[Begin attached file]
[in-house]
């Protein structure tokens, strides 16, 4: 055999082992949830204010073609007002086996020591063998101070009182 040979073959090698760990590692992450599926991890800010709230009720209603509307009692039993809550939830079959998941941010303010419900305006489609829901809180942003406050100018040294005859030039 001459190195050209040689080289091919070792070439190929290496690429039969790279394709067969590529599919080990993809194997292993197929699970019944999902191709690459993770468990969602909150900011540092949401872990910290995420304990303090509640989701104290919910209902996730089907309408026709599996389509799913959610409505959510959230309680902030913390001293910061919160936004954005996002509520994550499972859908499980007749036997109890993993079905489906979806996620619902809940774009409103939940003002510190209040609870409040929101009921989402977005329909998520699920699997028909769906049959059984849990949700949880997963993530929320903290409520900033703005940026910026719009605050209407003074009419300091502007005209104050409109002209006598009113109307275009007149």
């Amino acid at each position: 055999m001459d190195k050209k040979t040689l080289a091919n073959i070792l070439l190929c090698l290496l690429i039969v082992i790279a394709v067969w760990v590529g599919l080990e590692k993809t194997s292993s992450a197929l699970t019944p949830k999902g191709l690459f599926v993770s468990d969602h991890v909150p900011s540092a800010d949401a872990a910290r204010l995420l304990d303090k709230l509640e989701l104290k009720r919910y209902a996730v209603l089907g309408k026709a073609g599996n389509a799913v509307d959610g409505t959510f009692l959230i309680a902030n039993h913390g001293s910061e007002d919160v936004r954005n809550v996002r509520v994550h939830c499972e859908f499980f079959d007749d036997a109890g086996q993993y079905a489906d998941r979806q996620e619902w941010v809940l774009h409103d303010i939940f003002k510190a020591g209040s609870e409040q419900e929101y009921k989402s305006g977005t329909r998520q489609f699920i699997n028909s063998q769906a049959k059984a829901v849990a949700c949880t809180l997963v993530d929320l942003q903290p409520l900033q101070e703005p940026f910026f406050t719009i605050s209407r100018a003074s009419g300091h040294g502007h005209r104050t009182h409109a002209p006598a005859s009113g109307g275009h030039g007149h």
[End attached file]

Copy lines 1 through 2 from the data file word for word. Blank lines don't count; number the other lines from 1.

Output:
[in-house]
């Protein structure tokens, strides 16, 4: 055999082992949830204010073609007002086996020591063998101070009182 040979073959090698760990590692992450599926991890800010709230009720209603509307009692039993809550939830079959998941941010303010419900305006489609829901809180942003406050100018040294005859030039 001459190195050209040689080289091919070792070439190929290496690429039969790279394709067969590529599919080990993809194997292993197929699970019944999902191709690459993770468990969602909150900011540092949401872990910290995420304990303090509640989701104290919910209902996730089907309408026709599996389509799913959610409505959510959230309680902030913390001293910061919160936004954005996002509520994550499972859908499980007749036997109890993993079905489906979806996620619902809940774009409103939940003002510190209040609870409040929101009921989402977005329909998520699920699997028909769906049959059984849990949700949880997963993530929320903290409520900033703005940026910026719009605050209407003074009419300091502007005209104050409109002209006598009113109307275009007149």